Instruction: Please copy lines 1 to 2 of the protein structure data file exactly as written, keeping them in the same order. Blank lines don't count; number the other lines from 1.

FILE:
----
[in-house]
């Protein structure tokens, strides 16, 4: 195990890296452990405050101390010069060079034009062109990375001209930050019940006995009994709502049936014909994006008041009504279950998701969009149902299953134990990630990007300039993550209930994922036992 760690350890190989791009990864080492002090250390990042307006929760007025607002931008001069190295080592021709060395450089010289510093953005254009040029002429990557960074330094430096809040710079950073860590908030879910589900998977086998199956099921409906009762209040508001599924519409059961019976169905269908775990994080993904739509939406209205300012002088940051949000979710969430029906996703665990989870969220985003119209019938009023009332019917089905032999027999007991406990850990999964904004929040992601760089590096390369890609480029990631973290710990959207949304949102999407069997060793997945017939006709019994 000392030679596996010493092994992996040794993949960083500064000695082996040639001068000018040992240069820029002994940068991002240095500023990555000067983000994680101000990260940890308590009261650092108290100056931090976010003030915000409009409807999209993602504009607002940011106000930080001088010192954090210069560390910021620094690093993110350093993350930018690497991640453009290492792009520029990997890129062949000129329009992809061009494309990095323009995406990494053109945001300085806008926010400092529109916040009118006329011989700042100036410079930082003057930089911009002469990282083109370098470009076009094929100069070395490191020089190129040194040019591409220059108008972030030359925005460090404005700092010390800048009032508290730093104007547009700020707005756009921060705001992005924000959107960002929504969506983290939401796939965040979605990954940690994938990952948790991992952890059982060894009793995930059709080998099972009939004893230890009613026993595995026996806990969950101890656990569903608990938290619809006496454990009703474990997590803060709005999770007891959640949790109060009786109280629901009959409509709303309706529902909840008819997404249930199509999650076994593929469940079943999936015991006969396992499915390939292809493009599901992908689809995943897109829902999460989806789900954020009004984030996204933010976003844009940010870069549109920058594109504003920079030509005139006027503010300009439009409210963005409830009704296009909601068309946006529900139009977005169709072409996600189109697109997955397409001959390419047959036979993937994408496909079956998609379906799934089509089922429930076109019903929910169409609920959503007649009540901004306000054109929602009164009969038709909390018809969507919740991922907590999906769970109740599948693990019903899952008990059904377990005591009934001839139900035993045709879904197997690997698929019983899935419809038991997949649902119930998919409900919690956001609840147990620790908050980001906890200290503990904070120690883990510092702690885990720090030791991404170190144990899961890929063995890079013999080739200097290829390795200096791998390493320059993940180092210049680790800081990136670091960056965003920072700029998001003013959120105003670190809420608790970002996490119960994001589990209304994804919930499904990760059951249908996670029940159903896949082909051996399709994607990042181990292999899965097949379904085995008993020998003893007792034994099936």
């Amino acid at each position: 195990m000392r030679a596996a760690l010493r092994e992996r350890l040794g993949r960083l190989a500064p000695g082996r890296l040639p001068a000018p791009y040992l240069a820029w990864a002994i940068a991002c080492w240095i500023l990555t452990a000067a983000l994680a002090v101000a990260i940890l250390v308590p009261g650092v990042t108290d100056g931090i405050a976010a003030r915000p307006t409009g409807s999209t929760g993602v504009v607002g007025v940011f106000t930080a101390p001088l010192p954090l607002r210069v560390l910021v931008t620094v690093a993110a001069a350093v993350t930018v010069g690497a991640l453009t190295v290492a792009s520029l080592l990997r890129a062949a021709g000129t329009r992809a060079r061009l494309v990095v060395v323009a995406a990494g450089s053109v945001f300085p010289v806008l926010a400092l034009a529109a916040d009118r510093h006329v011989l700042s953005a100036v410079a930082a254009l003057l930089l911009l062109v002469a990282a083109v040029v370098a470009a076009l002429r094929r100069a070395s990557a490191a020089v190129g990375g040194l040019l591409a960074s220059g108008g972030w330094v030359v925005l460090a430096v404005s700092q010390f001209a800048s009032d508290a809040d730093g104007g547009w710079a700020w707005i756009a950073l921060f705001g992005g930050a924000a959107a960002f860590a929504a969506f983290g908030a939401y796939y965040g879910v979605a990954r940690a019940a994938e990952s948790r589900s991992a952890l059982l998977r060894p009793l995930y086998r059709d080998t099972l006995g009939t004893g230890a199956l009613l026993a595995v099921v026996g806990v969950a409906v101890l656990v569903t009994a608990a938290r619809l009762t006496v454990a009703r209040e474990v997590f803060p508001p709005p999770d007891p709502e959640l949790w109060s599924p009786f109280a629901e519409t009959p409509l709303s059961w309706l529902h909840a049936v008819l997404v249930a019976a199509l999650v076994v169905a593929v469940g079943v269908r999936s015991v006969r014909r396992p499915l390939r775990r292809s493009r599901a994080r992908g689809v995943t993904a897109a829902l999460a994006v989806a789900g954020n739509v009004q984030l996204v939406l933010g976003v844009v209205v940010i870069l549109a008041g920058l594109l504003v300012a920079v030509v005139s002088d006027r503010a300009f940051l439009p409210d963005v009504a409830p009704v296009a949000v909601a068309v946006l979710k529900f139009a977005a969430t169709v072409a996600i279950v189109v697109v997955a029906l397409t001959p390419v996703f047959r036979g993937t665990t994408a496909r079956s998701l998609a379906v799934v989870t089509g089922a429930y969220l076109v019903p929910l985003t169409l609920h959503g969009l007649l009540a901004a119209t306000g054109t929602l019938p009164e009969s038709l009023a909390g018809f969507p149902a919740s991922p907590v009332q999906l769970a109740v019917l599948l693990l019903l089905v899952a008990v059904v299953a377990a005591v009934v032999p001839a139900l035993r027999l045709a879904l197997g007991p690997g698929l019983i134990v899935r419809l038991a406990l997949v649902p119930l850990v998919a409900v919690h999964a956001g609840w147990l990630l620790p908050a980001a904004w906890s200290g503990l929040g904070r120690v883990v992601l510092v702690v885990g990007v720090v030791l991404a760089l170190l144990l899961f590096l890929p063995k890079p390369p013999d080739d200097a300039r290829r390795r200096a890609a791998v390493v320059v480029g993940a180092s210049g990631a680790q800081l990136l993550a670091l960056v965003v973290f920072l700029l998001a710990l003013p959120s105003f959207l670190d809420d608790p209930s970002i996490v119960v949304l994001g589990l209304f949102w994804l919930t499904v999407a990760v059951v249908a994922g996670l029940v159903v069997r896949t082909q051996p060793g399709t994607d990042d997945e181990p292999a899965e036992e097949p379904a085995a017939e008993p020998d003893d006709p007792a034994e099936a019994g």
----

[in-house]
């Protein structure tokens, strides 16, 4: 195990890296452990405050101390010069060079034009062109990375001209930050019940006995009994709502049936014909994006008041009504279950998701969009149902299953134990990630990007300039993550209930994922036992 760690350890190989791009990864080492002090250390990042307006929760007025607002931008001069190295080592021709060395450089010289510093953005254009040029002429990557960074330094430096809040710079950073860590908030879910589900998977086998199956099921409906009762209040508001599924519409059961019976169905269908775990994080993904739509939406209205300012002088940051949000979710969430029906996703665990989870969220985003119209019938009023009332019917089905032999027999007991406990850990999964904004929040992601760089590096390369890609480029990631973290710990959207949304949102999407069997060793997945017939006709019994 000392030679596996010493092994992996040794993949960083500064000695082996040639001068000018040992240069820029002994940068991002240095500023990555000067983000994680101000990260940890308590009261650092108290100056931090976010003030915000409009409807999209993602504009607002940011106000930080001088010192954090210069560390910021620094690093993110350093993350930018690497991640453009290492792009520029990997890129062949000129329009992809061009494309990095323009995406990494053109945001300085806008926010400092529109916040009118006329011989700042100036410079930082003057930089911009002469990282083109370098470009076009094929100069070395490191020089190129040194040019591409220059108008972030030359925005460090404005700092010390800048009032508290730093104007547009700020707005756009921060705001992005924000959107960002929504969506983290939401796939965040979605990954940690994938990952948790991992952890059982060894009793995930059709080998099972009939004893230890009613026993595995026996806990969950101890656990569903608990938290619809006496454990009703474990997590803060709005999770007891959640949790109060009786109280629901009959409509709303309706529902909840008819997404249930199509999650076994593929469940079943999936015991006969396992499915390939292809493009599901992908689809995943897109829902999460989806789900954020009004984030996204933010976003844009940010870069549109920058594109504003920079030509005139006027503010300009439009409210963005409830009704296009909601068309946006529900139009977005169709072409996600189109697109997955397409001959390419047959036979993937994408496909079956998609379906799934089509089922429930076109019903929910169409609920959503007649009540901004306000054109929602009164009969038709909390018809969507919740991922907590999906769970109740599948693990019903899952008990059904377990005591009934001839139900035993045709879904197997690997698929019983899935419809038991997949649902119930998919409900919690956001609840147990620790908050980001906890200290503990904070120690883990510092702690885990720090030791991404170190144990899961890929063995890079013999080739200097290829390795200096791998390493320059993940180092210049680790800081990136670091960056965003920072700029998001003013959120105003670190809420608790970002996490119960994001589990209304994804919930499904990760059951249908996670029940159903896949082909051996399709994607990042181990292999899965097949379904085995008993020998003893007792034994099936």